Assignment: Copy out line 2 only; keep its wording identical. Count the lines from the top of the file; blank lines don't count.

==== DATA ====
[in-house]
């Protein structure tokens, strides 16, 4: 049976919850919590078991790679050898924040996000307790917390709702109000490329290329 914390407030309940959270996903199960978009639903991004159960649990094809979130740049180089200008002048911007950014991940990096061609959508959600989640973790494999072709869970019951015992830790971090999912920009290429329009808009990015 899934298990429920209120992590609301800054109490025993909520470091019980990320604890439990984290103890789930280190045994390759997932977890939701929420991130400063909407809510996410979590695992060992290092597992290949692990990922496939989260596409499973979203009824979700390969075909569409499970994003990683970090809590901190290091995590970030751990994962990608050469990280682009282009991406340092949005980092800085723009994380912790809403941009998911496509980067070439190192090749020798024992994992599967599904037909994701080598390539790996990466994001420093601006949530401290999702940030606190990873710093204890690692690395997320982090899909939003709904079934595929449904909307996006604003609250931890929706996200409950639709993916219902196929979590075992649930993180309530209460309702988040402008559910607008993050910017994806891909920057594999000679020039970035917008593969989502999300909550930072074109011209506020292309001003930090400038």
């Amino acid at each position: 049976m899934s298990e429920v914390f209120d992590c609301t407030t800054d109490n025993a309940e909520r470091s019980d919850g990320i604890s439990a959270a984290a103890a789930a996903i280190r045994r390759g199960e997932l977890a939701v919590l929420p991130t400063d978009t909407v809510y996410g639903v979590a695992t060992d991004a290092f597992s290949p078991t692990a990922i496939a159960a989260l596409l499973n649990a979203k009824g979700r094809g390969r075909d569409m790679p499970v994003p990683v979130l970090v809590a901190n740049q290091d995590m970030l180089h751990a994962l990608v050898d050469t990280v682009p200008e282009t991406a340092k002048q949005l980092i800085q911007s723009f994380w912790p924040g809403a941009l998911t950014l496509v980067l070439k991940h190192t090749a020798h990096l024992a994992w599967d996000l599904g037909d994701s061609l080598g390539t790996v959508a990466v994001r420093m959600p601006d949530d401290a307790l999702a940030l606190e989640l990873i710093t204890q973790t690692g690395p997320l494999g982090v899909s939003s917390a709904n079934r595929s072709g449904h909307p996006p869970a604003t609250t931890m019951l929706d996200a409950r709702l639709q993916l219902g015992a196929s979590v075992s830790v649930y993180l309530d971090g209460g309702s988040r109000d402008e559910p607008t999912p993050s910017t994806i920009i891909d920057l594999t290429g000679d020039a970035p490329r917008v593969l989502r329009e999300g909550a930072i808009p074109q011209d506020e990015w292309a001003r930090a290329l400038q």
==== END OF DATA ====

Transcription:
């Protein structure tokens, strides 16, 4: 049976919850919590078991790679050898924040996000307790917390709702109000490329290329 914390407030309940959270996903199960978009639903991004159960649990094809979130740049180089200008002048911007950014991940990096061609959508959600989640973790494999072709869970019951015992830790971090999912920009290429329009808009990015 899934298990429920209120992590609301800054109490025993909520470091019980990320604890439990984290103890789930280190045994390759997932977890939701929420991130400063909407809510996410979590695992060992290092597992290949692990990922496939989260596409499973979203009824979700390969075909569409499970994003990683970090809590901190290091995590970030751990994962990608050469990280682009282009991406340092949005980092800085723009994380912790809403941009998911496509980067070439190192090749020798024992994992599967599904037909994701080598390539790996990466994001420093601006949530401290999702940030606190990873710093204890690692690395997320982090899909939003709904079934595929449904909307996006604003609250931890929706996200409950639709993916219902196929979590075992649930993180309530209460309702988040402008559910607008993050910017994806891909920057594999000679020039970035917008593969989502999300909550930072074109011209506020292309001003930090400038």